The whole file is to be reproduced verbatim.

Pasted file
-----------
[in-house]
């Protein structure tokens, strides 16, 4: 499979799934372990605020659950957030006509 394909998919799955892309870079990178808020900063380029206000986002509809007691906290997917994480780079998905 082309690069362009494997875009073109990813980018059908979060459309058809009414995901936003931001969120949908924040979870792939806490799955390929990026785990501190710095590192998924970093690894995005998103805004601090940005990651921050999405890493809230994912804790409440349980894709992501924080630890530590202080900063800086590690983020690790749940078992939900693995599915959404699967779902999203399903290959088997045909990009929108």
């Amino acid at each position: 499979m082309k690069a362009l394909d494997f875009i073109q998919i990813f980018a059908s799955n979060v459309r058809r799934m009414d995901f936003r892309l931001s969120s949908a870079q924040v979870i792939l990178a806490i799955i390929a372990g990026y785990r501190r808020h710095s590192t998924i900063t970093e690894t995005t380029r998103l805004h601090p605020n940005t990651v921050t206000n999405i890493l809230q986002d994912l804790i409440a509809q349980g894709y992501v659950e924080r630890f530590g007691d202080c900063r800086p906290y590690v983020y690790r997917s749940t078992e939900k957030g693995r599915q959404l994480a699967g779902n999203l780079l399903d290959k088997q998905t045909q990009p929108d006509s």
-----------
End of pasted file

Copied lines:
[in-house]
């Protein structure tokens, strides 16, 4: 499979799934372990605020659950957030006509 394909998919799955892309870079990178808020900063380029206000986002509809007691906290997917994480780079998905 082309690069362009494997875009073109990813980018059908979060459309058809009414995901936003931001969120949908924040979870792939806490799955390929990026785990501190710095590192998924970093690894995005998103805004601090940005990651921050999405890493809230994912804790409440349980894709992501924080630890530590202080900063800086590690983020690790749940078992939900693995599915959404699967779902999203399903290959088997045909990009929108």
């Amino acid at each position: 499979m082309k690069a362009l394909d494997f875009i073109q998919i990813f980018a059908s799955n979060v459309r058809r799934m009414d995901f936003r892309l931001s969120s949908a870079q924040v979870i792939l990178a806490i799955i390929a372990g990026y785990r501190r808020h710095s590192t998924i900063t970093e690894t995005t380029r998103l805004h601090p605020n940005t990651v921050t206000n999405i890493l809230q986002d994912l804790i409440a509809q349980g894709y992501v659950e924080r630890f530590g007691d202080c900063r800086p906290y590690v983020y690790r997917s749940t078992e939900k957030g693995r599915q959404l994480a699967g779902n999203l780079l399903d290959k088997q998905t045909q990009p929108d006509s």